The Priesthood deletion of passages from Nichiren’s letters


During the II W W, the military authorities in Japan asked various Nichiren schools to delete passages from the Daishonin’s writings it viewed as disrespectful toward the emperor and the Shinto deity (The Military’s Maintenance of the Public Order Act against blasphemy) . In June 1941, Nichiren Shu school decided to delete 208 phrases and passages from seventy of the Daishonin’s writings.


Following the lead of Nichiren Shu, The Administrative Office of Nichiren Shoshu issued a notice (#2177), dated August 24, 1941, stating that because the Daishonin’s works were written more than 700 years ago in accordance with the social conditions of the Kamakura period, people of the present age in reading his writings might “doubt the Daishonin’s desire to respect the emperor and protect his empire.”


Furthermore, on September 29, the Nichiren Shoshu Study Department issued a notice (Gaku dai 8 go) that instructed the deletion of the 14 passages from the Daishonin’s writings especially where the nation’s sovereignty, symbolized by the Sun Goddess—which Shinto considers to be the supreme deity and origin of Japan’s imperial lineage—is described as inferior or subordinate to the Buddha. For example, the priesthood deleted the passage where the Daishonin states,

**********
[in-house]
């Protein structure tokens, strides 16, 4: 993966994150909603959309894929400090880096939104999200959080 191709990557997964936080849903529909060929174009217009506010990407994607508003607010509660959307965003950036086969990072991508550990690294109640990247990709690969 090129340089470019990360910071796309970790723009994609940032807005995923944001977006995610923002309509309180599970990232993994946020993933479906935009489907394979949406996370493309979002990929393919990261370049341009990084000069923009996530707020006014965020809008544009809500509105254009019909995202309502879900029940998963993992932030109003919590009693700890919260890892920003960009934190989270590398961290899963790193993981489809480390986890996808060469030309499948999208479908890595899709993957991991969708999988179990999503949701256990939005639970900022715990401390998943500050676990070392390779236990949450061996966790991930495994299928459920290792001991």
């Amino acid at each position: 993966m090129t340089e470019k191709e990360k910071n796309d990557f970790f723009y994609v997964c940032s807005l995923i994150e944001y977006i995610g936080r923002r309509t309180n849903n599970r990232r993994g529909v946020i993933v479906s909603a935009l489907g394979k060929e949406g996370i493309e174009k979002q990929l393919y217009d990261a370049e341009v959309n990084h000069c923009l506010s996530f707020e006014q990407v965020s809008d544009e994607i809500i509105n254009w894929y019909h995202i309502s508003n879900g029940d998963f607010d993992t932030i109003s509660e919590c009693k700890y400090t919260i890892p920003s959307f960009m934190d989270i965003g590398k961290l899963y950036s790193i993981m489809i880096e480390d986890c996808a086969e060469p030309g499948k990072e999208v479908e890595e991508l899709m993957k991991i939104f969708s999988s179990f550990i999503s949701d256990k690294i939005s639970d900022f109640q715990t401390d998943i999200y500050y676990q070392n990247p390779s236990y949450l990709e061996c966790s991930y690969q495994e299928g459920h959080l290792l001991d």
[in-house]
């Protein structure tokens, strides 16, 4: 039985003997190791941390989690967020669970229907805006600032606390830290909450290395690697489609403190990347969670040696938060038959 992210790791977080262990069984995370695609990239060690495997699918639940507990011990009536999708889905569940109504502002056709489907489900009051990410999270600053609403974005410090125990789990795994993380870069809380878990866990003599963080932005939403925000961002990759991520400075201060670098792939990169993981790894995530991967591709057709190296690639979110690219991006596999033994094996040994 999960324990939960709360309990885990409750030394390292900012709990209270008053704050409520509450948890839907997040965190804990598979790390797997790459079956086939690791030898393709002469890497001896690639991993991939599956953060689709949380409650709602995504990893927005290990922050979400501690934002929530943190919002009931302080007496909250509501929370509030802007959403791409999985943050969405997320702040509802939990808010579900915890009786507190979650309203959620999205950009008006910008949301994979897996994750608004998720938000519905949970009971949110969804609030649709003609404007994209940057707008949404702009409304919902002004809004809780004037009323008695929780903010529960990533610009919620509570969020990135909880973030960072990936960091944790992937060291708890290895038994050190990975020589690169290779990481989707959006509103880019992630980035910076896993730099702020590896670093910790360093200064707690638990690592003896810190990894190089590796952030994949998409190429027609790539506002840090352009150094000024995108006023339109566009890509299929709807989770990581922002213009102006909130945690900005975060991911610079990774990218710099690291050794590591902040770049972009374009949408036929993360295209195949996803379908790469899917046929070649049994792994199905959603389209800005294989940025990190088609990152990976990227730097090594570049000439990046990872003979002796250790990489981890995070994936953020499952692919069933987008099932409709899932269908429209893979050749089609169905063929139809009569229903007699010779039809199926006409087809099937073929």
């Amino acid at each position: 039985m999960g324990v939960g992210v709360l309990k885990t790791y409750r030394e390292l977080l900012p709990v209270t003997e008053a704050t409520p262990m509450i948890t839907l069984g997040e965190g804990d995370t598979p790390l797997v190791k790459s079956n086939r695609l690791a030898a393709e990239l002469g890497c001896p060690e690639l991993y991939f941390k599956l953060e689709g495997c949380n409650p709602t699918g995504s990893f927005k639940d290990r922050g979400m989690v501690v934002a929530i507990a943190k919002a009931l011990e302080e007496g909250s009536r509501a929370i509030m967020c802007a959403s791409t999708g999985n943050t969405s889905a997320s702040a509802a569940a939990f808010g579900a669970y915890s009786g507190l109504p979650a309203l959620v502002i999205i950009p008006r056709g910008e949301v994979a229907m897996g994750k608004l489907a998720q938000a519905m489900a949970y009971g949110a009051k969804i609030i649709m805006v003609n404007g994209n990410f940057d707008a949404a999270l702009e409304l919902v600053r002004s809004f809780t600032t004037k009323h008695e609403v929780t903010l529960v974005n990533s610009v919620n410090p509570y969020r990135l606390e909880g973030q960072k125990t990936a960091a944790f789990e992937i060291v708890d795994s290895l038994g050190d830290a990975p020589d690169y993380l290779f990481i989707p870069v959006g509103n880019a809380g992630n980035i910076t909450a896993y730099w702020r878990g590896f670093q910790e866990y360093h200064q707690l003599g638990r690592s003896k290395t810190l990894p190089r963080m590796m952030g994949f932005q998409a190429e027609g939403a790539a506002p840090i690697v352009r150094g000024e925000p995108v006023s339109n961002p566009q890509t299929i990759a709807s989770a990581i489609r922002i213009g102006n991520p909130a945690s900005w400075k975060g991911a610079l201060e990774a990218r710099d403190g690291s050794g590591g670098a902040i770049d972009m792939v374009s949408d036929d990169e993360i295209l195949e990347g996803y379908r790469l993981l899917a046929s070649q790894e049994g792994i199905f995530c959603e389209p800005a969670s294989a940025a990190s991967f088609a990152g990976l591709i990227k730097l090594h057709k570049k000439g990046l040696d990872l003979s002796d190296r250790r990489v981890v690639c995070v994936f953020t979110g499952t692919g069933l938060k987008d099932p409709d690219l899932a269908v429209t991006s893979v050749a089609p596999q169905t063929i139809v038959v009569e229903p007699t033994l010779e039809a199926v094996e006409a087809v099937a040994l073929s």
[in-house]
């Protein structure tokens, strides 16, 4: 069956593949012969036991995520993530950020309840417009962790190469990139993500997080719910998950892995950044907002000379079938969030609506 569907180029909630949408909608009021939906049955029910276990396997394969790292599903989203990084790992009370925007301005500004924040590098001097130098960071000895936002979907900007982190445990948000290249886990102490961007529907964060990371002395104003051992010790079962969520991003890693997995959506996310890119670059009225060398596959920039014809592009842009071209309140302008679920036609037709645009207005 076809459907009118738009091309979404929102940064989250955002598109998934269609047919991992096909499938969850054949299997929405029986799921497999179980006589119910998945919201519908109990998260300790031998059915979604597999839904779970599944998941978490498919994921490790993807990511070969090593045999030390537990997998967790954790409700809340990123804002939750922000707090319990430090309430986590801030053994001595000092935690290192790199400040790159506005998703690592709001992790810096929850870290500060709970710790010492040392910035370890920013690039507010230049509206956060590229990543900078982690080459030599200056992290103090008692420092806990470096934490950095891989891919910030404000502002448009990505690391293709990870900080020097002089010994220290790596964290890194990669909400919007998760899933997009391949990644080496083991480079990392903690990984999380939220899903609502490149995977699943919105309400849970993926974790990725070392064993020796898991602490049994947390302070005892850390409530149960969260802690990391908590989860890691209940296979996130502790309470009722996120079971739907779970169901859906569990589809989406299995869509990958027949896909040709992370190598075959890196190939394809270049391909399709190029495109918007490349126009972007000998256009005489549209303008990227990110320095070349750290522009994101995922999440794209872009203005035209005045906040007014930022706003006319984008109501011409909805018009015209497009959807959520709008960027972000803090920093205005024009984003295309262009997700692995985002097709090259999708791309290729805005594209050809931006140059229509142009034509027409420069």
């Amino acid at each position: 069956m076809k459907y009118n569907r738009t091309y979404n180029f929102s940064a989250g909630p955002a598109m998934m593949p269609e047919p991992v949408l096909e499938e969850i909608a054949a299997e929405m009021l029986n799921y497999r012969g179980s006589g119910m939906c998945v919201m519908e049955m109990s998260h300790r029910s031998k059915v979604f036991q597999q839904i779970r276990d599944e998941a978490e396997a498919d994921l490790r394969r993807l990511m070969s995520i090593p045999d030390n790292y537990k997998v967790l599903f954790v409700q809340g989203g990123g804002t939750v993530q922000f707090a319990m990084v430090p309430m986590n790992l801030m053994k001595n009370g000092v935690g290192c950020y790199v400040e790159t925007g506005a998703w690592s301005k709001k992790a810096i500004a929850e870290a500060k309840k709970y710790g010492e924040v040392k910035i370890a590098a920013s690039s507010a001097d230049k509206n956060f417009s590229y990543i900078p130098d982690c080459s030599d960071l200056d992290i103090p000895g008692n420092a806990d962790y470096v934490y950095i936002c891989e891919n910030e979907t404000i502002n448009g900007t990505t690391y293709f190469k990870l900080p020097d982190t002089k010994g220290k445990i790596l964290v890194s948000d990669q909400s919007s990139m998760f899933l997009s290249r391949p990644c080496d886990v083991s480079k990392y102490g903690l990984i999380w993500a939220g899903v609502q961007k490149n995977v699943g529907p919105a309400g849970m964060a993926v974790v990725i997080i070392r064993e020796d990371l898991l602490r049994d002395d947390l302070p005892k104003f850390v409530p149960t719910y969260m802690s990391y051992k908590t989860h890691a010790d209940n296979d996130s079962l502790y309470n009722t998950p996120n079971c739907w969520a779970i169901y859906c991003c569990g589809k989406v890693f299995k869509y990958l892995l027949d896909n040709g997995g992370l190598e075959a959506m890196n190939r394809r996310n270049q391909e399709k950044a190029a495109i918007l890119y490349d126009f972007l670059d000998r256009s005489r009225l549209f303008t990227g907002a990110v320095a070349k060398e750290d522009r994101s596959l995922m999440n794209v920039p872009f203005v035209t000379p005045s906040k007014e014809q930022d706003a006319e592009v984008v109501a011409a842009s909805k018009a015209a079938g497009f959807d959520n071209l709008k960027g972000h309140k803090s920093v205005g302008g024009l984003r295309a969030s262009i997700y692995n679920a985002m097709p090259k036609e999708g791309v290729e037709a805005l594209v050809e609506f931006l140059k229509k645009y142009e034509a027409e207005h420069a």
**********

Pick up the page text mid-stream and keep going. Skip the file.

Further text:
I, Nichiren, am the foremost sage in JambudvipaWND1p.642.


Source: The Untold History of the Fuji School, SGI_USA Study Department, World Tribune Press, ISBN: 978-0-915678-76-1


While Nichiren Shu has apologised for cooperating with the military government and deleting passages from the Gosho, Nichiren ShoShu still refuses to apologise:

http://www.nichiren.com/en/special_topic/special_topic02/st02_92.html





Notice (Gaku dai 8 go) on the deletion of Gosho passages.

The notice from the priesthood’s Study Department also prohibited the use of the deleted passages in sermons or lectures.





Notice #2176,  on revision of silent prayers 


Nichiren Shoshu supporting the Shinto led war


While the first two founders of the Soka Gakkai were undergoing interrogation in prison, accused of being “Thought Criminals” for refusing to support the military establishment, the priesthood were actively engaged in the following:



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